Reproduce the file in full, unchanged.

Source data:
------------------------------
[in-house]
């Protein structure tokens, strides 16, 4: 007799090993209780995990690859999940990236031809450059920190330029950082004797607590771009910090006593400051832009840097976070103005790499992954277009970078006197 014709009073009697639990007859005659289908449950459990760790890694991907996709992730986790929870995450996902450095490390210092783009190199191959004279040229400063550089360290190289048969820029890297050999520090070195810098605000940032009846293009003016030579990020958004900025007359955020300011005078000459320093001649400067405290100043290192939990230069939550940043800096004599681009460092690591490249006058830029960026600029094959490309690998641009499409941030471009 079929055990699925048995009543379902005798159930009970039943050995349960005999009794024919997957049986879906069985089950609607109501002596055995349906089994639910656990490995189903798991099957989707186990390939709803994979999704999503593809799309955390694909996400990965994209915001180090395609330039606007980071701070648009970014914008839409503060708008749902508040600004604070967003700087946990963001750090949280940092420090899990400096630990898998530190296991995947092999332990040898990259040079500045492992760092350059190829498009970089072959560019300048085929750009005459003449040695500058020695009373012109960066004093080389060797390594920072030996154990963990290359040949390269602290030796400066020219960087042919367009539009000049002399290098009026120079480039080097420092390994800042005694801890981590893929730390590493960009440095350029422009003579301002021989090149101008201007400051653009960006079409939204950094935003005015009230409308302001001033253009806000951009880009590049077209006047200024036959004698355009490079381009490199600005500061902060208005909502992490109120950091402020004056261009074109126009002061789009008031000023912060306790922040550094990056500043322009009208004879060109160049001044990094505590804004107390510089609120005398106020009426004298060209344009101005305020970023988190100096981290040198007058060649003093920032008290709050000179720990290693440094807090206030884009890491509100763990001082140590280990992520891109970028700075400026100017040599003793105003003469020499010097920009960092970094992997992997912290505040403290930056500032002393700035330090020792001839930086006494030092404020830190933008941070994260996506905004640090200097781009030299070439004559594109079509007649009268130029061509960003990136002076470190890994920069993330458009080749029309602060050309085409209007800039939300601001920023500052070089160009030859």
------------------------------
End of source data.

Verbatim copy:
[in-house]
């Protein structure tokens, strides 16, 4: 007799090993209780995990690859999940990236031809450059920190330029950082004797607590771009910090006593400051832009840097976070103005790499992954277009970078006197 014709009073009697639990007859005659289908449950459990760790890694991907996709992730986790929870995450996902450095490390210092783009190199191959004279040229400063550089360290190289048969820029890297050999520090070195810098605000940032009846293009003016030579990020958004900025007359955020300011005078000459320093001649400067405290100043290192939990230069939550940043800096004599681009460092690591490249006058830029960026600029094959490309690998641009499409941030471009 079929055990699925048995009543379902005798159930009970039943050995349960005999009794024919997957049986879906069985089950609607109501002596055995349906089994639910656990490995189903798991099957989707186990390939709803994979999704999503593809799309955390694909996400990965994209915001180090395609330039606007980071701070648009970014914008839409503060708008749902508040600004604070967003700087946990963001750090949280940092420090899990400096630990898998530190296991995947092999332990040898990259040079500045492992760092350059190829498009970089072959560019300048085929750009005459003449040695500058020695009373012109960066004093080389060797390594920072030996154990963990290359040949390269602290030796400066020219960087042919367009539009000049002399290098009026120079480039080097420092390994800042005694801890981590893929730390590493960009440095350029422009003579301002021989090149101008201007400051653009960006079409939204950094935003005015009230409308302001001033253009806000951009880009590049077209006047200024036959004698355009490079381009490199600005500061902060208005909502992490109120950091402020004056261009074109126009002061789009008031000023912060306790922040550094990056500043322009009208004879060109160049001044990094505590804004107390510089609120005398106020009426004298060209344009101005305020970023988190100096981290040198007058060649003093920032008290709050000179720990290693440094807090206030884009890491509100763990001082140590280990992520891109970028700075400026100017040599003793105003003469020499010097920009960092970094992997992997912290505040403290930056500032002393700035330090020792001839930086006494030092404020830190933008941070994260996506905004640090200097781009030299070439004559594109079509007649009268130029061509960003990136002076470190890994920069993330458009080749029309602060050309085409209007800039939300601001920023500052070089160009030859």